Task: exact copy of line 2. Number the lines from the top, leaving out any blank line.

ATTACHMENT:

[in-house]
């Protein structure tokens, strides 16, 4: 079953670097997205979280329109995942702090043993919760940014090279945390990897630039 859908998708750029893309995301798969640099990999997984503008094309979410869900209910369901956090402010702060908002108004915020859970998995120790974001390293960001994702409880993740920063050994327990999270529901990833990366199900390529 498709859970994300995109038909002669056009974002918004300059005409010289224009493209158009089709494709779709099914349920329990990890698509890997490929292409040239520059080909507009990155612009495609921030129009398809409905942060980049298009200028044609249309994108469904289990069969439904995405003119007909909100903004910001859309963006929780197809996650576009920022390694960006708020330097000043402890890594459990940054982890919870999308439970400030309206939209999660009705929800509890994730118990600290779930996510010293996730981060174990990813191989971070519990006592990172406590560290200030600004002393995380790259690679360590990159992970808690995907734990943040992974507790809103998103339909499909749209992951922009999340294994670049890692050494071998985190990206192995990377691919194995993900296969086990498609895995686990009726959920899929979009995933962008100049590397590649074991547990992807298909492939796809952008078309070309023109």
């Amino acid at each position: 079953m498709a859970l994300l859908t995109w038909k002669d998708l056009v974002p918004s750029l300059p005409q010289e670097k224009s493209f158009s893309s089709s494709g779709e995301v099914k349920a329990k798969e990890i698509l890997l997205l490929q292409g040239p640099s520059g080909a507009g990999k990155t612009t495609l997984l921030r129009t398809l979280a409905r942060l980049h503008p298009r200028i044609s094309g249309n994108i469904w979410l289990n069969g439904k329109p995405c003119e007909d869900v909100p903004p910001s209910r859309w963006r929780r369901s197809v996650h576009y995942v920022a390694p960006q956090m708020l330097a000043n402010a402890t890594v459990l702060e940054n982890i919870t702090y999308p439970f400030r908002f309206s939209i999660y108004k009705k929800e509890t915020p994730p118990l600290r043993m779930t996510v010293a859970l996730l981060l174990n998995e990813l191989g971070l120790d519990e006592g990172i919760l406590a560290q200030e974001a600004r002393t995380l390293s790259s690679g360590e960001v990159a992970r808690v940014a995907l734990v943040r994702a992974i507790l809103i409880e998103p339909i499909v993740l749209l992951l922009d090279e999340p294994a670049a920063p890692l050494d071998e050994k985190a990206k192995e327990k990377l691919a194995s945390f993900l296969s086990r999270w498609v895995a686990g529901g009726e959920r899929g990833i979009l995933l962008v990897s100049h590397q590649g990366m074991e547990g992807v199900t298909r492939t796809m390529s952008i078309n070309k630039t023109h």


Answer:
């Protein structure tokens, strides 16, 4: 079953670097997205979280329109995942702090043993919760940014090279945390990897630039 859908998708750029893309995301798969640099990999997984503008094309979410869900209910369901956090402010702060908002108004915020859970998995120790974001390293960001994702409880993740920063050994327990999270529901990833990366199900390529 498709859970994300995109038909002669056009974002918004300059005409010289224009493209158009089709494709779709099914349920329990990890698509890997490929292409040239520059080909507009990155612009495609921030129009398809409905942060980049298009200028044609249309994108469904289990069969439904995405003119007909909100903004910001859309963006929780197809996650576009920022390694960006708020330097000043402890890594459990940054982890919870999308439970400030309206939209999660009705929800509890994730118990600290779930996510010293996730981060174990990813191989971070519990006592990172406590560290200030600004002393995380790259690679360590990159992970808690995907734990943040992974507790809103998103339909499909749209992951922009999340294994670049890692050494071998985190990206192995990377691919194995993900296969086990498609895995686990009726959920899929979009995933962008100049590397590649074991547990992807298909492939796809952008078309070309023109």